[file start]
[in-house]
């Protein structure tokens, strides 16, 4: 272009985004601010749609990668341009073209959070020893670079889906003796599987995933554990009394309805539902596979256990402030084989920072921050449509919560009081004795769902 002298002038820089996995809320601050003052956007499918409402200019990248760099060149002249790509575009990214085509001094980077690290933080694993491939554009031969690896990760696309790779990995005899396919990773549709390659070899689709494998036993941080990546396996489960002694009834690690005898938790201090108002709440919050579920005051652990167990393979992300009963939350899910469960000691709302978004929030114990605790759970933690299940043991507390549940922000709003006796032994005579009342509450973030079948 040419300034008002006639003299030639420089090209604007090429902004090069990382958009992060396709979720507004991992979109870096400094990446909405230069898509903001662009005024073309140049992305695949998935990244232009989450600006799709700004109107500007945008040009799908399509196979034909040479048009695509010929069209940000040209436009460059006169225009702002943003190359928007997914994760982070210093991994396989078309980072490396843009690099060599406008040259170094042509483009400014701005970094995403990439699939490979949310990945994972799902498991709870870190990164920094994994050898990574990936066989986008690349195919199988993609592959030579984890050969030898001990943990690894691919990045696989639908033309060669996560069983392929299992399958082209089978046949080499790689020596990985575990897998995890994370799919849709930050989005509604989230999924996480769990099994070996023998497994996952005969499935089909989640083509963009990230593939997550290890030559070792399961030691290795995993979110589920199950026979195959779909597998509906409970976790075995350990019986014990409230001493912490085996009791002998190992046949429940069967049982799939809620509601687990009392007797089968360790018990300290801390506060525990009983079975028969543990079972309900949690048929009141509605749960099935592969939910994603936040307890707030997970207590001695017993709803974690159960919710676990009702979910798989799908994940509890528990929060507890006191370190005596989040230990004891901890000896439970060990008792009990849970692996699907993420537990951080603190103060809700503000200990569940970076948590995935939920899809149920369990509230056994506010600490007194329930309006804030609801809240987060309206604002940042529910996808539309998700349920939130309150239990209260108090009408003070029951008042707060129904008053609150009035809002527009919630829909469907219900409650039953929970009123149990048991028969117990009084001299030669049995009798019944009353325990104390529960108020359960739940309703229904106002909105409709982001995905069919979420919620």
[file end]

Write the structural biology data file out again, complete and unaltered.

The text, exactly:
[in-house]
């Protein structure tokens, strides 16, 4: 272009985004601010749609990668341009073209959070020893670079889906003796599987995933554990009394309805539902596979256990402030084989920072921050449509919560009081004795769902 002298002038820089996995809320601050003052956007499918409402200019990248760099060149002249790509575009990214085509001094980077690290933080694993491939554009031969690896990760696309790779990995005899396919990773549709390659070899689709494998036993941080990546396996489960002694009834690690005898938790201090108002709440919050579920005051652990167990393979992300009963939350899910469960000691709302978004929030114990605790759970933690299940043991507390549940922000709003006796032994005579009342509450973030079948 040419300034008002006639003299030639420089090209604007090429902004090069990382958009992060396709979720507004991992979109870096400094990446909405230069898509903001662009005024073309140049992305695949998935990244232009989450600006799709700004109107500007945008040009799908399509196979034909040479048009695509010929069209940000040209436009460059006169225009702002943003190359928007997914994760982070210093991994396989078309980072490396843009690099060599406008040259170094042509483009400014701005970094995403990439699939490979949310990945994972799902498991709870870190990164920094994994050898990574990936066989986008690349195919199988993609592959030579984890050969030898001990943990690894691919990045696989639908033309060669996560069983392929299992399958082209089978046949080499790689020596990985575990897998995890994370799919849709930050989005509604989230999924996480769990099994070996023998497994996952005969499935089909989640083509963009990230593939997550290890030559070792399961030691290795995993979110589920199950026979195959779909597998509906409970976790075995350990019986014990409230001493912490085996009791002998190992046949429940069967049982799939809620509601687990009392007797089968360790018990300290801390506060525990009983079975028969543990079972309900949690048929009141509605749960099935592969939910994603936040307890707030997970207590001695017993709803974690159960919710676990009702979910798989799908994940509890528990929060507890006191370190005596989040230990004891901890000896439970060990008792009990849970692996699907993420537990951080603190103060809700503000200990569940970076948590995935939920899809149920369990509230056994506010600490007194329930309006804030609801809240987060309206604002940042529910996808539309998700349920939130309150239990209260108090009408003070029951008042707060129904008053609150009035809002527009919630829909469907219900409650039953929970009123149990048991028969117990009084001299030669049995009798019944009353325990104390529960108020359960739940309703229904106002909105409709982001995905069919979420919620």